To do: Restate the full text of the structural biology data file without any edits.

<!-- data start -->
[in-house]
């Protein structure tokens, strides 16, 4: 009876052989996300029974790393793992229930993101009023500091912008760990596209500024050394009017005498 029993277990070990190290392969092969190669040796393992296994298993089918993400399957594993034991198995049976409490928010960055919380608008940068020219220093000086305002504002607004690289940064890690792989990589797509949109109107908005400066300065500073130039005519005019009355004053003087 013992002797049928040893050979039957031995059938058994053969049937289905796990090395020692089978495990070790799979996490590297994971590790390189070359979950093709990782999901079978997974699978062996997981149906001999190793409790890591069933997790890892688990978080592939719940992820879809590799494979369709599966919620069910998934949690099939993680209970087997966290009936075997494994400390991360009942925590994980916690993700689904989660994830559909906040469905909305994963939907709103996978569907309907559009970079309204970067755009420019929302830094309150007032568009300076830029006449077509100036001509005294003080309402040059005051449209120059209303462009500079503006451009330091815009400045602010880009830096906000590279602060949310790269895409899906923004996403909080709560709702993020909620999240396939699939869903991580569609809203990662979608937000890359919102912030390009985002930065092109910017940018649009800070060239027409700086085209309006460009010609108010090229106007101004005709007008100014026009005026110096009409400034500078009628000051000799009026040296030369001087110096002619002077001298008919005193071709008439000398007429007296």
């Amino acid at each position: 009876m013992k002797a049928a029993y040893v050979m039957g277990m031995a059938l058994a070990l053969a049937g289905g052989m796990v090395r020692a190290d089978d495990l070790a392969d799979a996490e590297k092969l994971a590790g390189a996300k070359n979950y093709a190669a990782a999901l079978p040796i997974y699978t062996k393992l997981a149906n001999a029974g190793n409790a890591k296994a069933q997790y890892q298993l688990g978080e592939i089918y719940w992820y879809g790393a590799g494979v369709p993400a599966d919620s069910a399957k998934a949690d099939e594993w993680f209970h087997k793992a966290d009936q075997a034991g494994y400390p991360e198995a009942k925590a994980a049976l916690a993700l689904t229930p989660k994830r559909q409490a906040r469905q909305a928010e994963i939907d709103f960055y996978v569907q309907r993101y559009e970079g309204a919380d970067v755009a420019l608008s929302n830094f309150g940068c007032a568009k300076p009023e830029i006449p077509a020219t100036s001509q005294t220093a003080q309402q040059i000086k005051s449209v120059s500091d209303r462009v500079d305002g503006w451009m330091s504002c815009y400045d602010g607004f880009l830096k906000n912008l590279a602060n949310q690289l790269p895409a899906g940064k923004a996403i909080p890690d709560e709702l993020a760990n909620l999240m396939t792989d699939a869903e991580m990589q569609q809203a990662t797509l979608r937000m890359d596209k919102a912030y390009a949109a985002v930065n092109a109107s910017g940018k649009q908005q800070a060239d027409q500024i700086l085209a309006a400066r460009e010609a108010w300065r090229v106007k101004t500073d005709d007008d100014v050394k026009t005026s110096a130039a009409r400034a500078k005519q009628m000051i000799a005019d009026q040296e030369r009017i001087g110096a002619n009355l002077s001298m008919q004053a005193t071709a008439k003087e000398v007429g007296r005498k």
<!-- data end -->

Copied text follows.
[in-house]
């Protein structure tokens, strides 16, 4: 009876052989996300029974790393793992229930993101009023500091912008760990596209500024050394009017005498 029993277990070990190290392969092969190669040796393992296994298993089918993400399957594993034991198995049976409490928010960055919380608008940068020219220093000086305002504002607004690289940064890690792989990589797509949109109107908005400066300065500073130039005519005019009355004053003087 013992002797049928040893050979039957031995059938058994053969049937289905796990090395020692089978495990070790799979996490590297994971590790390189070359979950093709990782999901079978997974699978062996997981149906001999190793409790890591069933997790890892688990978080592939719940992820879809590799494979369709599966919620069910998934949690099939993680209970087997966290009936075997494994400390991360009942925590994980916690993700689904989660994830559909906040469905909305994963939907709103996978569907309907559009970079309204970067755009420019929302830094309150007032568009300076830029006449077509100036001509005294003080309402040059005051449209120059209303462009500079503006451009330091815009400045602010880009830096906000590279602060949310790269895409899906923004996403909080709560709702993020909620999240396939699939869903991580569609809203990662979608937000890359919102912030390009985002930065092109910017940018649009800070060239027409700086085209309006460009010609108010090229106007101004005709007008100014026009005026110096009409400034500078009628000051000799009026040296030369001087110096002619002077001298008919005193071709008439000398007429007296």
């Amino acid at each position: 009876m013992k002797a049928a029993y040893v050979m039957g277990m031995a059938l058994a070990l053969a049937g289905g052989m796990v090395r020692a190290d089978d495990l070790a392969d799979a996490e590297k092969l994971a590790g390189a996300k070359n979950y093709a190669a990782a999901l079978p040796i997974y699978t062996k393992l997981a149906n001999a029974g190793n409790a890591k296994a069933q997790y890892q298993l688990g978080e592939i089918y719940w992820y879809g790393a590799g494979v369709p993400a599966d919620s069910a399957k998934a949690d099939e594993w993680f209970h087997k793992a966290d009936q075997a034991g494994y400390p991360e198995a009942k925590a994980a049976l916690a993700l689904t229930p989660k994830r559909q409490a906040r469905q909305a928010e994963i939907d709103f960055y996978v569907q309907r993101y559009e970079g309204a919380d970067v755009a420019l608008s929302n830094f309150g940068c007032a568009k300076p009023e830029i006449p077509a020219t100036s001509q005294t220093a003080q309402q040059i000086k005051s449209v120059s500091d209303r462009v500079d305002g503006w451009m330091s504002c815009y400045d602010g607004f880009l830096k906000n912008l590279a602060n949310q690289l790269p895409a899906g940064k923004a996403i909080p890690d709560e709702l993020a760990n909620l999240m396939t792989d699939a869903e991580m990589q569609q809203a990662t797509l979608r937000m890359d596209k919102a912030y390009a949109a985002v930065n092109a109107s910017g940018k649009q908005q800070a060239d027409q500024i700086l085209a309006a400066r460009e010609a108010w300065r090229v106007k101004t500073d005709d007008d100014v050394k026009t005026s110096a130039a009409r400034a500078k005519q009628m000051i000799a005019d009026q040296e030369r009017i001087g110096a002619n009355l002077s001298m008919q004053a005193t071709a008439k003087e000398v007429g007296r005498k």